By Jennifer Szalai
Americans supposedly have little patience for expertise these days — except, it seems, when it comes to parenting experts, who continue to churn out guides as quickly as their audience can consume them. This appetite for counsel inevitably reflects deeper, often unspoken middle-class aspirations and anxieties; as psychoanalyst and essayist Adam Phillips once observed, the appeal of such books goes beyond the immediate need to deal with a sullen teenager or a sleepless newborn. “Our obsession with child development and with so-called parenting skills,” he wrote, “has become a code for our forlorn attempt to find a sanity for ourselves.”
Jennifer Traig apparently agrees. In “Act Natural: A Cultural History of Misadventures in Parenting,” she takes solace in how useless, contradictory and downright harmful so much advice has historically been. “The things we take for granted as normal and natural strike parents in other parts of the world as absurd and dangerous,” she writes, in this brisk survey of child-rearing tips through the ages.
As the parent of two children and the author of previous books about obsessive-compulsive disorder and hypochondria, Traig wanted to examine how “developed-world, middle-class Westerners” learned to follow a script that is so culturally specific. She ended her research feeling not just informed but relieved: “People have done crazy, crazy things to their children throughout history, and the species continued all the same.”
The species may have survived, though the fates of individual children were another matter. The history recounted in this book is studded with violence and death. Child abandonment was once routine; in ancient Rome, 20 to 40 percent of babies were left to die of exposure. Even the advent of foundling hospitals in European cities didn’t help much; the mortality rates in some institutions (understaffed, suffused with disease) could reach 90 percent.
Parents have always found raising children to entail a great deal of work, enlisting relatives and servants — sometimes handing offspring over to religious orders. As Traig says, “the history of parenting is, in large part, a history of trying to get out of it.” This was true even when babies were considered little laborers-to-be, expected to contribute within a few years to the family livelihood.
Philosophers like Locke and Rousseau published treatises on childhood education, but it was only toward the end of the 19th century — when children became, in sociologist Viviana Zelizer’s memorable phrase, “economically worthless but emotionally priceless” — that parents began to see themselves as wholly responsible for cultivating a child’s intellectual and emotional life. In the 1970s, the term “to parent” emerged as an active verb.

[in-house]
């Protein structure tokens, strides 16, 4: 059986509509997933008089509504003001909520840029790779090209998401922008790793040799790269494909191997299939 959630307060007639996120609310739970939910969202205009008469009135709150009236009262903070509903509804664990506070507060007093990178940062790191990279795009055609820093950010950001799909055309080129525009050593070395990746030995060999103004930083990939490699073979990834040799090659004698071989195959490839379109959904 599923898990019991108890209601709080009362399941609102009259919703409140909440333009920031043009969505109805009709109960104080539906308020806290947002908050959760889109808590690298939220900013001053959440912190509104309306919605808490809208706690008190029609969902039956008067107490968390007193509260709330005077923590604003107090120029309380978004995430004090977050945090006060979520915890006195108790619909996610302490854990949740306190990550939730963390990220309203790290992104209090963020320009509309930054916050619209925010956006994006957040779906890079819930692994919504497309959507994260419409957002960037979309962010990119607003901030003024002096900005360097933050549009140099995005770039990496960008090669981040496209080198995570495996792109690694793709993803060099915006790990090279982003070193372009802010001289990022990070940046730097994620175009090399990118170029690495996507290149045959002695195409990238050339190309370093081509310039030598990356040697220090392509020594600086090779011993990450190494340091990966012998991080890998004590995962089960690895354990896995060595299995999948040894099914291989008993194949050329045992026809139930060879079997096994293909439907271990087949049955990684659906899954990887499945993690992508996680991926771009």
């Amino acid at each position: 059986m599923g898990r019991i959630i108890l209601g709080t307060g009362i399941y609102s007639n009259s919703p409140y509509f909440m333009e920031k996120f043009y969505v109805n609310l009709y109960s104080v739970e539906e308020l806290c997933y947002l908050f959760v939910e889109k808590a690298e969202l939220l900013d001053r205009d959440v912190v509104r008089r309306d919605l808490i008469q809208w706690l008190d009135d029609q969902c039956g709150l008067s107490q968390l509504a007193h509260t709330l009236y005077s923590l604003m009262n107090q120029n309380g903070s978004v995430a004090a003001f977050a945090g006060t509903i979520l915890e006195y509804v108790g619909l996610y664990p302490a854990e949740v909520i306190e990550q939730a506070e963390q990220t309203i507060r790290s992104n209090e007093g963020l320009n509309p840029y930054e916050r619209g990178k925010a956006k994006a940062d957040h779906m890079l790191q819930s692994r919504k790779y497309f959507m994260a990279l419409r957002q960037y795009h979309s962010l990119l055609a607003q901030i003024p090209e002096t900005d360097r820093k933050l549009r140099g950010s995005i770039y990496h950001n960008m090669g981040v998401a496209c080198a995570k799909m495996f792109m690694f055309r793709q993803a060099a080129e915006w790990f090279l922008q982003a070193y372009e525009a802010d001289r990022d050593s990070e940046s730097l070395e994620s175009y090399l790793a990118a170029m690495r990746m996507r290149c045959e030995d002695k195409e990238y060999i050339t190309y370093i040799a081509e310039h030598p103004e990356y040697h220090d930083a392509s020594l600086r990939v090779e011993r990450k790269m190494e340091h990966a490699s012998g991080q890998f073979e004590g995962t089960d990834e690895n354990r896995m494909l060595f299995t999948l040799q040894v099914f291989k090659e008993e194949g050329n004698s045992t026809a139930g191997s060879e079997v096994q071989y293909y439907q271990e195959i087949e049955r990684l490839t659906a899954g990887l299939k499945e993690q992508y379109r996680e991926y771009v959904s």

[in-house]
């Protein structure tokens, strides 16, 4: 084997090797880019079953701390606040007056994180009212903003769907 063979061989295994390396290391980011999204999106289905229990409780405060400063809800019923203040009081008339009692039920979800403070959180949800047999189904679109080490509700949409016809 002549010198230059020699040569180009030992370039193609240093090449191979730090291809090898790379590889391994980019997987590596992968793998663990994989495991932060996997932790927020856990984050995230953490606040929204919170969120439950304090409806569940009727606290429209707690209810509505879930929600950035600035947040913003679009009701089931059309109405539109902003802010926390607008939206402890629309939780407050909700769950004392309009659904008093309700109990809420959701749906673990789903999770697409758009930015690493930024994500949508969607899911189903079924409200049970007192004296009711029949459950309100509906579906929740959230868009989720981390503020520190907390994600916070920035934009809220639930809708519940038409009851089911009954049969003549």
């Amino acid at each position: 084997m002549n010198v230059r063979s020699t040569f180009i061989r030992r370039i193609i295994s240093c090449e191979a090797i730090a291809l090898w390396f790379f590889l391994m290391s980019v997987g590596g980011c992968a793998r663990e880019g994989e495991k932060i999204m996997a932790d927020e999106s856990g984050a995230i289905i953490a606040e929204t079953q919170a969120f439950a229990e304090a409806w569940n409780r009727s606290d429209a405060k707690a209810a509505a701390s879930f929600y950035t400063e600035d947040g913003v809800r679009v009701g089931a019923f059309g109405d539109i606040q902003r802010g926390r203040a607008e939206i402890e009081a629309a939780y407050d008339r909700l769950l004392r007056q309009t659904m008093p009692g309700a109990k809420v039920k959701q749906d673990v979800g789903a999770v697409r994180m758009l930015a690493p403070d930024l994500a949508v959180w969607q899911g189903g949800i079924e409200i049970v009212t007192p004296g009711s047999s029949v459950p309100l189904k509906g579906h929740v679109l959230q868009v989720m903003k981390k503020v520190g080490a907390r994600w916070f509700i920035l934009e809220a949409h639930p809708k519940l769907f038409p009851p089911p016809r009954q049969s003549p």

A lot of parenting advice has historically had to do with the physical needs of the mother and child; a lot of it also turned out to be fatal. Colostrum, for instance, was once considered so toxic that mothers were instructed to feed their newborns honey instead, thereby trading the antibodies in breastmilk for botulism.
It was often male doctors who dispensed such advice — the same cohort that was so sure of its expertise that it unwittingly infected laboring mothers with puerperal fever in maternity hospitals during the 18th and 19th centuries. Doctors blamed the epidemic on sour breastmilk, tight corsets, bad air; it took a while before they grudgingly bought into the germ theory of disease and started to wash their hands between patients and after autopsies.
Traig’s book is filled with tales of men telling women what to do, and she’s candid about how furious it makes her. She calls one eminent 19th-century doctor “A PATRONIZING CHAUVINIST” (the all caps are all hers; she later admits that her go-to disciplinary move with her own children is to yell). Old medical textbooks, from the ancient Greeks through the medieval Europeans, are filled with men’s specious assertions about feminine hygiene: “I think we can agree that anyone who feels qualified to hold forth on something he has no actual knowledge of can, rather accurately, be called a douche,” she quips.
She isn’t wrong, but the nonstop vaudeville can get wearying. Some of her punch lines are so broad that they should be accompanied by a sad trombone. She describes the Puritans arriving to the U.S. “like a wet, smallpox-infected blanket to put a damper on all the fun” (genocide, amirite?). Lewis Carroll’s creepy overture to a young girl “starts to sound an awful lot like an invitation to a pool party at Roman Polanski’s.”
Parenting is a subject that generates so much piety that you can’t fault Traig for having a sense of gallows humor, though the calibration is off. Part of this has to do with how skillful and fluid a writer she is otherwise — the facts seem to tumble forth, in a way that makes her jokes feel superfluous (when they aren’t awful) and strenuous (when they are). Much of the story she tells is pieced together from other books, including Ann Hulbert’s “Raising America” and Sarah Blaffer Hrdy’s “Mother Nature.” Still, it’s a fascinating narrative, tracing the long history of mistakes and reversals and cultural presuppositions that have structured our most intimate relationships.
Depicting herself as both extremely lazy and extremely anxious, Traig says that what she wants the most as a parent is some reassurance that she isn’t doing it wrong: “Parenting is so hard; and like our kids, we’re all looking for permission to slack off in some areas.” Sometimes, though, Traig can’t help herself, declining to step away from the kid or the joke. “Doing nothing,” she admits, “is often the hardest thing to do.”